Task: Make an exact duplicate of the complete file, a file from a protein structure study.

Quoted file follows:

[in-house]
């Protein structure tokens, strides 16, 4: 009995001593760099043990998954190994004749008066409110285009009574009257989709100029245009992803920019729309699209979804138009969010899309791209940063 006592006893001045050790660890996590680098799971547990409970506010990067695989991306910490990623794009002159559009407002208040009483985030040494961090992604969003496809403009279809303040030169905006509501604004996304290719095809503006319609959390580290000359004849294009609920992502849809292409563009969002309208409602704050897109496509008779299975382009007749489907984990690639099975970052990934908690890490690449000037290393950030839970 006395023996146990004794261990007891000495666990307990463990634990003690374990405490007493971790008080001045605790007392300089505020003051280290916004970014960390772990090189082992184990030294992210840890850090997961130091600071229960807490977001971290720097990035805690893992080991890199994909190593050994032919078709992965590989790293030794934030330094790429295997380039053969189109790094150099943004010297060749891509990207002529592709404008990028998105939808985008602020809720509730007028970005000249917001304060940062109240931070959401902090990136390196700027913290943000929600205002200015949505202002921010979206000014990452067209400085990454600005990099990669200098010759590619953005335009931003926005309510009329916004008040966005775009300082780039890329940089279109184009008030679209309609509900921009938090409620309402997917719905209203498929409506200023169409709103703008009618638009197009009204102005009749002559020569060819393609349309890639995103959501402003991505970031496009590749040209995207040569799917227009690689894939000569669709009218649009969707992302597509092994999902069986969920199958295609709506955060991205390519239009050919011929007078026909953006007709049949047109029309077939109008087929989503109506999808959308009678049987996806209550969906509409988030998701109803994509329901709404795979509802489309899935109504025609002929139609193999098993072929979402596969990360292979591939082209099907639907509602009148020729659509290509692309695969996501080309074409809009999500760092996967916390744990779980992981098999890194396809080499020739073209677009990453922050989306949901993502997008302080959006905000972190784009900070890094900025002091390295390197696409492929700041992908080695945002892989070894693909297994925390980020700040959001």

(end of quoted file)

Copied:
[in-house]
């Protein structure tokens, strides 16, 4: 009995001593760099043990998954190994004749008066409110285009009574009257989709100029245009992803920019729309699209979804138009969010899309791209940063 006592006893001045050790660890996590680098799971547990409970506010990067695989991306910490990623794009002159559009407002208040009483985030040494961090992604969003496809403009279809303040030169905006509501604004996304290719095809503006319609959390580290000359004849294009609920992502849809292409563009969002309208409602704050897109496509008779299975382009007749489907984990690639099975970052990934908690890490690449000037290393950030839970 006395023996146990004794261990007891000495666990307990463990634990003690374990405490007493971790008080001045605790007392300089505020003051280290916004970014960390772990090189082992184990030294992210840890850090997961130091600071229960807490977001971290720097990035805690893992080991890199994909190593050994032919078709992965590989790293030794934030330094790429295997380039053969189109790094150099943004010297060749891509990207002529592709404008990028998105939808985008602020809720509730007028970005000249917001304060940062109240931070959401902090990136390196700027913290943000929600205002200015949505202002921010979206000014990452067209400085990454600005990099990669200098010759590619953005335009931003926005309510009329916004008040966005775009300082780039890329940089279109184009008030679209309609509900921009938090409620309402997917719905209203498929409506200023169409709103703008009618638009197009009204102005009749002559020569060819393609349309890639995103959501402003991505970031496009590749040209995207040569799917227009690689894939000569669709009218649009969707992302597509092994999902069986969920199958295609709506955060991205390519239009050919011929007078026909953006007709049949047109029309077939109008087929989503109506999808959308009678049987996806209550969906509409988030998701109803994509329901709404795979509802489309899935109504025609002929139609193999098993072929979402596969990360292979591939082209099907639907509602009148020729659509290509692309695969996501080309074409809009999500760092996967916390744990779980992981098999890194396809080499020739073209677009990453922050989306949901993502997008302080959006905000972190784009900070890094900025002091390295390197696409492929700041992908080695945002892989070894693909297994925390980020700040959001």